You can also use this as an opportunity to remind your medical team to take conversations outside or to ask them not to have conversations over/around you. Sometimes all your doctors or nurses need is a reminder that they are negatively impacting the birthing persons space with their words. You can also ask for a new nurse or doctor when you feel like they are negatively impacting your birth.

If a doctor does comes barging in and says, 'Let's go, you know, time for a c-section'. You can say, 'We haven't decided right now if we want a C-section. We would actually like a few minutes'. And you know, if it's an emergency, they will be very upfront with you and let you know that there isn't a few minutes to spare. It's rarely an emergency C-section, but we don't have a word for non-emergency sections. We have scheduled C-sections and then we have emergency C-sections. We don't have any sort of like unplanned terminology. This was just unplanned. We gave it a try and it didn't work.

Birth as a Business

So if we want to look at this as a business, birth is a business. If you haven't seen that documentary, you1000% should. It is called 'The Business of Being Born'. It's will open your eyes to how much birthing people can be cash cows for hospitals. We can go from bringing in like a little bit of income to like being a major source of income depending on choices and pressures put on birthing people.

And you have to think for the typical hospital labor you're looking at less than $10,000. For a C-section, you're looking at $30,000 to $55,000. That's how we go from being a small stream of income to a main source of income for a hospital.

I don't want you to feel fearful of this. I want you to do your own research. There are things that are good for you to know. There are a ton of things that you can read, listen to, or watch to educate yourself on the business side of birth, which is important to know as a consumer, because it actually does impact you. It impacts their bottom line, but it impacts you your body and your life after this. It's not meant to be scary. It actually gives you a lot of power if you'll dive into it in the correct way.


Don’t forget to check out our newest adventure The Birth Lounge, listen in to The Birth Lounge Podcast, and follow us on Instagram at @tranquilitybyhehe and @the.birth.lounge!

Food First Nutrition with Ryan Kipping

Wednesday, March 24, 2021

Food First Nutrition with Ryan Kipping


Today Ryann Kipping, a Registered Dietitian Nutritionist, Certified Lactation Educator, and Author of The Feel-Good Pregnancy Cookbook is here to break down how to get the majority of your crucial vitamins and minerals from food first! So many foods can be solutions to problems that pop up in pregnancy--constipation, nausea, heartburn. Ryann is sharing how to find the perfect prenatal, how to spot 3rd party testing, and how to identify trustworthy brands!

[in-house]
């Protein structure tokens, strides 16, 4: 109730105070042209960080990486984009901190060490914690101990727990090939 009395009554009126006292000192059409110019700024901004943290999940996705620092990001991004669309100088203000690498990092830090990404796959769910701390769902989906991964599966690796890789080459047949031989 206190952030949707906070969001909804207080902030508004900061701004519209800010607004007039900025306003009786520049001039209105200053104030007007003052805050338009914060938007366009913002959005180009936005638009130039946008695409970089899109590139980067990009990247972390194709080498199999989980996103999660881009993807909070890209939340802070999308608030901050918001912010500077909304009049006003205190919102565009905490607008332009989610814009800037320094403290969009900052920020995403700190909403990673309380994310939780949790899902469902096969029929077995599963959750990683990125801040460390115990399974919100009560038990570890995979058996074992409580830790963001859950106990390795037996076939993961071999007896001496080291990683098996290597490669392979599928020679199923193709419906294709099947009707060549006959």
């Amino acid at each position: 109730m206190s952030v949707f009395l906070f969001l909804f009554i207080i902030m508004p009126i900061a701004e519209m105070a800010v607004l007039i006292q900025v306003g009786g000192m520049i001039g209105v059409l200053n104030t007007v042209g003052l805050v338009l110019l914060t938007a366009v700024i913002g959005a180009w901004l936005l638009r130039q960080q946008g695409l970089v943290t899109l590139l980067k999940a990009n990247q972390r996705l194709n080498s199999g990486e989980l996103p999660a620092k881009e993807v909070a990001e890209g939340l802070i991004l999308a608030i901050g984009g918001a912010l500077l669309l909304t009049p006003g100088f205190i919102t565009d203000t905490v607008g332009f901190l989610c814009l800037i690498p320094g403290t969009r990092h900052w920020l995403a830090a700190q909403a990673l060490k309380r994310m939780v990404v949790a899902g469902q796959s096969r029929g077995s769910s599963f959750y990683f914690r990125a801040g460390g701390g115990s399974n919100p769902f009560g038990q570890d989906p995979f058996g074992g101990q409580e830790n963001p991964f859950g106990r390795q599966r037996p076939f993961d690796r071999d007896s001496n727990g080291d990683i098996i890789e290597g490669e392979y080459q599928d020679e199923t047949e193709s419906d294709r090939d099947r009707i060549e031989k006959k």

Diet culture is crazy right now. It's hard enough to eat when you aren't pregnant to figure out what to eat when you aren't pregnant. Then when you throw a pregnancy in the mix there's like so much confusion. There's so many do's and don'ts floating around. One source says something and another source says something completely different. That is why I'm here- to clear that confusion and make you feel confident. Not only that, but just so you have informed decisions, because like I always say, I'm not trying to steer you one way or the other. I'm just trying to give you the science and give you the information. So you can make the best choice for you and your pregnancy, because with all these diets floating around out there, ultimately nutrition should be individualized. You shouldn't be following the exact same diet as your neighbor, right? We are all so unique and we all have different health backgrounds and nutrition concerns.

So at the end of the day, it's definitely going to be individualized to you. With that being said, of course, during pregnancy, there are nutrients that are super important and things we do want to focus on. So to start us off, I think that one nutrient that most people immediately think of when they think of pregnancy is folate or folic acid, which are commonly used interchangeably. We're talking about the same nutrient. They're just different forms of that nutrient.

Folate vs. Folic Acid

So folate is the kind that's naturally found in food and folic acid is the synthetic form. So folic acid is generally the more common type found in supplements. It's also the kind that food is fortified with. So whenever you see these like flour/grain based products that are fortified - it is with folic acid. So that means it wasn't naturally there. They companies and organizations actually took folic acid and put it in that food.

I like to give a little background here, because the reason they did that was that there was a lot of neural babies being born with neural tube defects. Folate is the nutrient that helps close the neural tube. So it's super important for baby's brain and spinal cord development. So they companies decided to fortify the foods that people eat the most with folic acid and we'll fix this issue- and they did. So we saw a major decline in neural tube defects, which was great. But to me, I'm thinking, is it smart to be promoting the increased intake of processed refined grains essentially? And I'm not saying we can not eat those things. Just to pull back a little bit. I'm not saying we can't include those. We just want to include them within moderation. So all that being said, my focus and my recommendation is to put the majority of our focus on natural sources of foliage.

So that's the folate that's naturally there in dark leafy, green vegetables, avocados, asparagus, citrus, fruits, nuts, seeds, eggs. There's a lot of ways you can get natural folate. So that's the kind I say, we spend the majority of our time focusing on and that's also the kind we should look for in supplements too. We want to pick a supplement that has folate versus folic acid because that's what the body prefers and it's absorbed better in the body.